Feb 26, 2016

Psychology of Mystical Experience

via Gornahoor

We can indeed know that the bosom of the Father is our own basis and origin, and that our life and being find therein their life and principle. From this basis that is proper to us—that is, from the bosom of the Father, and from all that lives in him—shines forth an eternal brightness, the generation of the Son. And in this brightness, which is the Son, God sees himself openly, with all that lives in him. All those who, above their created being, are raised to a contemplative life, are one with this divine brightness. They are that brightness itself, and they see, feel and discover, under this divine light, that according to their ideal or uncreated being, they are themselves this abyss of simplicity, the brightness whereof shines without means in divine modes. Thus the contemplatives attain their eternal exemplar, after whose image they have been created, and they contemplate God in all things, without distinction, by a simple gaze, in the divine brightness. ~ John of Ruysbroeck
The concluding chapter of Studies in the Psychology of the Mystics by Joseph Marechal, S.J. deals with how one’s world conception colours his mystical experience. As a methodological principle, Fr. Marechal is not concerned with the truth of the metaphysical systems, but rather with its psychological effects. The obvious problem with his study is how to define “mystical experience”, since Christian ecstasy and yogic Samadhi are often included as such experiences along with trances induced by hallucinogens, ritual dance, etc. This, then, is his definition mystical experience:
Mystical experience is a religious experience which is esteemed as superior to the normal: more direct, more intimate, or more rare.
The corollary is that there are three fundamental elements:
  1. A religious doctrine—rational or revealed—which is a metempirical doctrine, relative to the Absolute.
  2. Psychological facts of actual experience that are relatively rare or exceptional, and susceptible of a religious interpretation.
  3. A synthesis of doctrine and psychology which interprets the psychological facts as a function of the doctrine.
Not unlike Rene Guenon, Fr. Marechal accepts the ideal of a unique metaphysic, despite the historical existence of a variety of metaphysical systems. Given the three elements, the highest and purest expressions of mystical experience will be associated with an intellectual understanding of the ideal metaphysic. Fr. Marechal describes several metaphysical systems and the mystical experiences arising from them.


Inferior systems have not yet achieved a unity of thought from the plurality of sense impressions. An example is animism which postulates metempirical “souls” behind the world of outward experience. The medicine man or sorcerer will associate strange subjective states with these hidden entities. This includes experiences, among others, such as:
  • Dreams with a sacred content
  • Narcotic-induced delirium
  • Trances resulting from extreme physical ascesis
  • Hysterical ecstasies brought on by music or scents
Although such experiences are valued very highly and are still sought after by a substantial number of spiritual seekers, Fr. Marechal considers them not worthy of an extended treatment.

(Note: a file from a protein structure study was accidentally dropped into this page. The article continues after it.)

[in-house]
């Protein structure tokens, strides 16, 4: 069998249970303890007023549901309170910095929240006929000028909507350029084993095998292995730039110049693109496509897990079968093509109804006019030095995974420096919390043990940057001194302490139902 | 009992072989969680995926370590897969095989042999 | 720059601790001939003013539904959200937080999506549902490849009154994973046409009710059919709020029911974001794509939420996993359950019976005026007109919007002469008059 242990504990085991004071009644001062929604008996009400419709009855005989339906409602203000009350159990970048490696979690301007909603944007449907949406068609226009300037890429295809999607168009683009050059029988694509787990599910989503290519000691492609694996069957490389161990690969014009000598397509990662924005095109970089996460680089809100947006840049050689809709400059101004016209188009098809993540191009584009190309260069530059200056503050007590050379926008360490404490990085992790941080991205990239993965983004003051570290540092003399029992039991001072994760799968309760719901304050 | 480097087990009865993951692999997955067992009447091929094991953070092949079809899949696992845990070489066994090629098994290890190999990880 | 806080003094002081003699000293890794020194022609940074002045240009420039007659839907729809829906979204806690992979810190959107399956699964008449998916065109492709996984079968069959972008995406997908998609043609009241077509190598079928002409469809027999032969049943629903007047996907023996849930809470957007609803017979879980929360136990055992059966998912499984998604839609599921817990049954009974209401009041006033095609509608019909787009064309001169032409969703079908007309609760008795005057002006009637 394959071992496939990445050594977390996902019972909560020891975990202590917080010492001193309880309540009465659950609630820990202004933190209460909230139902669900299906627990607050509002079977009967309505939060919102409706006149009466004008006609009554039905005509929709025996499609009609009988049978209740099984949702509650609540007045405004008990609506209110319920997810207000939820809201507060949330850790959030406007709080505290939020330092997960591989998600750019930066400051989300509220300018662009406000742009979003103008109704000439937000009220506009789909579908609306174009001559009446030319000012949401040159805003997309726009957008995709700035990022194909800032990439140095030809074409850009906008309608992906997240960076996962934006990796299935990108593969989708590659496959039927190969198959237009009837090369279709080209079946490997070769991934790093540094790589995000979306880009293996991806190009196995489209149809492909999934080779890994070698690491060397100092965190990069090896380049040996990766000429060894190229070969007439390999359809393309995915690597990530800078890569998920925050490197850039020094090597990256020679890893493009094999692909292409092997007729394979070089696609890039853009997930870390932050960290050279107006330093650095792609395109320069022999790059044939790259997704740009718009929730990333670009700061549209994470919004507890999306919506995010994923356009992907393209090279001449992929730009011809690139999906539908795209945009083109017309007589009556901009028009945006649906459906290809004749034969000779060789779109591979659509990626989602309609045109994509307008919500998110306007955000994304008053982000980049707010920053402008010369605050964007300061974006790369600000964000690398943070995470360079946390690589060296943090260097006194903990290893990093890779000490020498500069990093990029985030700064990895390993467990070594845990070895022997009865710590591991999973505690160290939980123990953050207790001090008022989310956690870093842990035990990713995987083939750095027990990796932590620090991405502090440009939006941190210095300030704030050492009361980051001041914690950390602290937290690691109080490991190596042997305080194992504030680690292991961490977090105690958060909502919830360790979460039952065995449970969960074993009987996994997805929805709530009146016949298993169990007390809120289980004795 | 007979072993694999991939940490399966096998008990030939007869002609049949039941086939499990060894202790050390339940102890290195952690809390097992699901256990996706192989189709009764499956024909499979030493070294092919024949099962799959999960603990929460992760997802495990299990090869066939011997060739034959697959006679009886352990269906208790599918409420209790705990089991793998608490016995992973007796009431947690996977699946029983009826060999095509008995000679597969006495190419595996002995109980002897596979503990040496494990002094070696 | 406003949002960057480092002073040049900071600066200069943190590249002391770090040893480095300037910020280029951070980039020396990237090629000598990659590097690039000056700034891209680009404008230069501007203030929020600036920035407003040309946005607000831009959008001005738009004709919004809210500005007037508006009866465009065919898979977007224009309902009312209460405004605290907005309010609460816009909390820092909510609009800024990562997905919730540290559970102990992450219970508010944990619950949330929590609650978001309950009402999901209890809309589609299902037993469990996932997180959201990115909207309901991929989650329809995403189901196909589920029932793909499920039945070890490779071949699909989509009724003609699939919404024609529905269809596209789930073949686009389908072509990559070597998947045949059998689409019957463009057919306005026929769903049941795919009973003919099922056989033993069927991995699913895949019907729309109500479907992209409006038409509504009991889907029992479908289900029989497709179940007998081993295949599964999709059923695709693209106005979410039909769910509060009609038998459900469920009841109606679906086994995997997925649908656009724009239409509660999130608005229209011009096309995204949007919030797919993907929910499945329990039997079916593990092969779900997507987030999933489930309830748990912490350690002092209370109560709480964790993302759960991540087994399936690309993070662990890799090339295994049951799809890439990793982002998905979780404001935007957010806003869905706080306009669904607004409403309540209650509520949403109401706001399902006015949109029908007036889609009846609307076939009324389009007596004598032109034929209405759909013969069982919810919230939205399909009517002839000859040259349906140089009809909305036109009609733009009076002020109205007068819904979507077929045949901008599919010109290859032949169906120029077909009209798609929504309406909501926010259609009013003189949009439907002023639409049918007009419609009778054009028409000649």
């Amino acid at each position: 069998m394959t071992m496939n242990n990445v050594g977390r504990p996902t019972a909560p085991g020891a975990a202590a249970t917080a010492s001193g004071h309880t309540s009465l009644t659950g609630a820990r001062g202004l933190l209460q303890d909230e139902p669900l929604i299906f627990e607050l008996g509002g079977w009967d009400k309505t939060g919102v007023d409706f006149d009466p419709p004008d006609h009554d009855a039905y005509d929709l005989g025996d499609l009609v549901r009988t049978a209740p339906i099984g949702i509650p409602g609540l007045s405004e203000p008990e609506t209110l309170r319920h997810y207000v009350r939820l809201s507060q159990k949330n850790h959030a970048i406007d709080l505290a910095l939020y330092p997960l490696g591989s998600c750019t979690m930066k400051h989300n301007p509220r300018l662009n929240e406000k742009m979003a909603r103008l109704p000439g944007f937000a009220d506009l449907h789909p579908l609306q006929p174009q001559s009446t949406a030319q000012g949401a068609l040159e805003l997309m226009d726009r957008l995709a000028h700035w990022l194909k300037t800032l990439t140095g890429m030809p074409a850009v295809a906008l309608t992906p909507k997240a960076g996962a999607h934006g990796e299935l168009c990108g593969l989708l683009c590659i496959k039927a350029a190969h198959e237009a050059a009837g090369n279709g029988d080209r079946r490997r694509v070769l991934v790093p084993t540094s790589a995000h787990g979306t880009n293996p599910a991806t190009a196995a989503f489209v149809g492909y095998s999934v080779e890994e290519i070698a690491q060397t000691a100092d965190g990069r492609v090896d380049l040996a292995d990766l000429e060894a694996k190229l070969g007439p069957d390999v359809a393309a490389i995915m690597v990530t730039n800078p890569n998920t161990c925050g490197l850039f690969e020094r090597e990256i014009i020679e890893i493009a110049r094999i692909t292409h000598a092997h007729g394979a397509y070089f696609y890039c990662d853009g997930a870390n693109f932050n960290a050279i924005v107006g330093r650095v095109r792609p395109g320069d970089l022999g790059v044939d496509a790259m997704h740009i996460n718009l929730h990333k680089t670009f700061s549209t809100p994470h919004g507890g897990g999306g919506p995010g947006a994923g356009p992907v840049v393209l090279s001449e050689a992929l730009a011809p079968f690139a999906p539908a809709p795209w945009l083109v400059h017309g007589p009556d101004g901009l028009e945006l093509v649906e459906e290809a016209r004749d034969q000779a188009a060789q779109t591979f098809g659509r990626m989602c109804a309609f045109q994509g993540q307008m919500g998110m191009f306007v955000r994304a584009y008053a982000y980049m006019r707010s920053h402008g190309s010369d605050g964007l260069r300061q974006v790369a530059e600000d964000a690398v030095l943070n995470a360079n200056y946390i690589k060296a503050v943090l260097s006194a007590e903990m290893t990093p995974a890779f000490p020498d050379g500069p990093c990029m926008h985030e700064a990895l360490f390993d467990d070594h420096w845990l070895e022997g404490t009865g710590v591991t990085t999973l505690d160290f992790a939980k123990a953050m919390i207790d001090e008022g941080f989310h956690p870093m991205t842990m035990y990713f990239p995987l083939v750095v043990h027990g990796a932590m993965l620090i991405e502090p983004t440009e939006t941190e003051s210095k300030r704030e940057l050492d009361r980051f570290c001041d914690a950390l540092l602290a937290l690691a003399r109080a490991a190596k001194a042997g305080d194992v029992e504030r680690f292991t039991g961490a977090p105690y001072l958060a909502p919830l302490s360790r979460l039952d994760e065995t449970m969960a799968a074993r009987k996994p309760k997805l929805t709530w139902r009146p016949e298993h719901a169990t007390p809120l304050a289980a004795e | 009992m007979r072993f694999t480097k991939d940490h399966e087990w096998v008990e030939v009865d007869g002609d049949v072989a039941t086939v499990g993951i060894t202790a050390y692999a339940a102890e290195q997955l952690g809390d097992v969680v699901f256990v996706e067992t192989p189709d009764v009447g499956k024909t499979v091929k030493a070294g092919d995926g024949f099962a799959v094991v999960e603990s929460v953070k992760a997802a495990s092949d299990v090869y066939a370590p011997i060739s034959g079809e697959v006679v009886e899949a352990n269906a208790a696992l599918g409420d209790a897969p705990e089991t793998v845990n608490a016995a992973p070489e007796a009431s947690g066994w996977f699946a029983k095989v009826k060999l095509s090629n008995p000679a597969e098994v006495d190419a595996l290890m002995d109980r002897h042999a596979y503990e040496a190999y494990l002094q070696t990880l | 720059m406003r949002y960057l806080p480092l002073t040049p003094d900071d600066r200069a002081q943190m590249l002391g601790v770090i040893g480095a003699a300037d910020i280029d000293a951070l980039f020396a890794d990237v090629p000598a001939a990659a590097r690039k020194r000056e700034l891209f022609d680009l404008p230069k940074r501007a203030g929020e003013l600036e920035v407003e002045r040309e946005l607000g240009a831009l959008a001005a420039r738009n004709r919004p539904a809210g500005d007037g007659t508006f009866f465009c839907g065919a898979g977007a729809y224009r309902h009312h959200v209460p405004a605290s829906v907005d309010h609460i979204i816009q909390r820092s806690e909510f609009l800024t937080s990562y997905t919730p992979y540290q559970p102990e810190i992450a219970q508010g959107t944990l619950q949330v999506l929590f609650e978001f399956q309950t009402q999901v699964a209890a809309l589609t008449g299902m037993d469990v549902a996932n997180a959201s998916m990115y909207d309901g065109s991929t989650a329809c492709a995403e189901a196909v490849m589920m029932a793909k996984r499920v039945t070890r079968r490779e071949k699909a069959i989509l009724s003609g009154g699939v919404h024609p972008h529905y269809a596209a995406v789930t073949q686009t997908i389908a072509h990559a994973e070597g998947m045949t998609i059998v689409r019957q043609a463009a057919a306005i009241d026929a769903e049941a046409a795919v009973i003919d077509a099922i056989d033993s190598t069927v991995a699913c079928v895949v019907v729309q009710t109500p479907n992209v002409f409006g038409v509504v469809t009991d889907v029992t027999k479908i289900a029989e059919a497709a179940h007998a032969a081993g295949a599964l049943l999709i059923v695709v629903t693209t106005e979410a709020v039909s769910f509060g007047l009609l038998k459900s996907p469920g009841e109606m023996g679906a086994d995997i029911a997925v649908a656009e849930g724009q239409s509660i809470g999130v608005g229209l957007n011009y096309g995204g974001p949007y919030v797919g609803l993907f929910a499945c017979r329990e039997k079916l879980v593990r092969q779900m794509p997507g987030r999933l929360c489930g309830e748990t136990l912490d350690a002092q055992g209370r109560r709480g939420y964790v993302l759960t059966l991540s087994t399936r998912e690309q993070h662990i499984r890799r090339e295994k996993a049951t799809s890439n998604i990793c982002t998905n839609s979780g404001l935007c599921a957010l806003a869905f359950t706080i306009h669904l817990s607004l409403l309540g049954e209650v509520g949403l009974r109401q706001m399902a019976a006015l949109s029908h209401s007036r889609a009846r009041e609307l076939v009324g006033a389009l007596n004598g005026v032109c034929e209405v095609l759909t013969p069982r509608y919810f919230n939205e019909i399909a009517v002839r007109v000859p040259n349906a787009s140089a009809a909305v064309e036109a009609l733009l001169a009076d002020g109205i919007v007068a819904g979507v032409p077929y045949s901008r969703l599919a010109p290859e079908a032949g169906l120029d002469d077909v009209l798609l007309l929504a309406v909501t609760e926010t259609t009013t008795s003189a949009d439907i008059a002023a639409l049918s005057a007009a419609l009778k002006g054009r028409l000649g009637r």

Metaphysical Awakening

Creation of Adam

Fr. Marechal points out the close connection of metaphysics with religion in general and with mysticism in particular. He use the famous panel from the Sistine Chapel showing Adam’s attraction to finger of God pointing at him as the artistic rendition of the awakening of human intelligence to the notion of an Absolute distinct from himself. It shows:
  • Man’s consciousness of his own ego, at once infinite and limited
  • His perception of the universe
  • His thought seeking the Absolute
This is the Great Triad: the ego, the universe, and the Absolute. The relationships of these terms are the sources of two fundamental things:
  1. The source of his potentialities of action in the physical order
  2. The law governing his attitude and the key that unlocks his destiny in the moral order
Different metaphysical systems define those relationships in different ways. Although Fr. Marechal does not mention this, it is obvious that, as a practical matter, two sciences are a great help in developing those potentialities: esoteric cosmology, which deals with the universe, and esoteric psychology, which deals with man’s inner states of consciousness.

Dualism and Pessimism

Dualist systems see the universe as the expression of the conflict of two eternal principles: e.g., Being or the Good vs non-being or Evil. Such viewpoints lead to destructive asceticism and negative mysticism. That is, one’s destiny is determined more by the attempted renunciation of the “evil spirit” rather than by a path of positive and uplifting stages. The world is experienced a being limited by the unreal or not-being. The universe is seen as evil and illusory.

Marechal refers to Arthur Schopenhauer‘s philosophical system, although not strictly a dualism, but a pessimism. The will to live creates a universe of “my” representations, which is nevertheless evil and meaningless. Only the renunciation of that will can be the solution. Again, beyond the negation of phenomena, there is nothing positive. In Manichaean, and even Buddhist mysticism, object, actions, etc., are all limitations; that is the sole Evil. Such mystical practices focus on overcoming the limitations of the World of Becoming, without consideration of what lies beyond in the World of Being.

Pantheistic Monism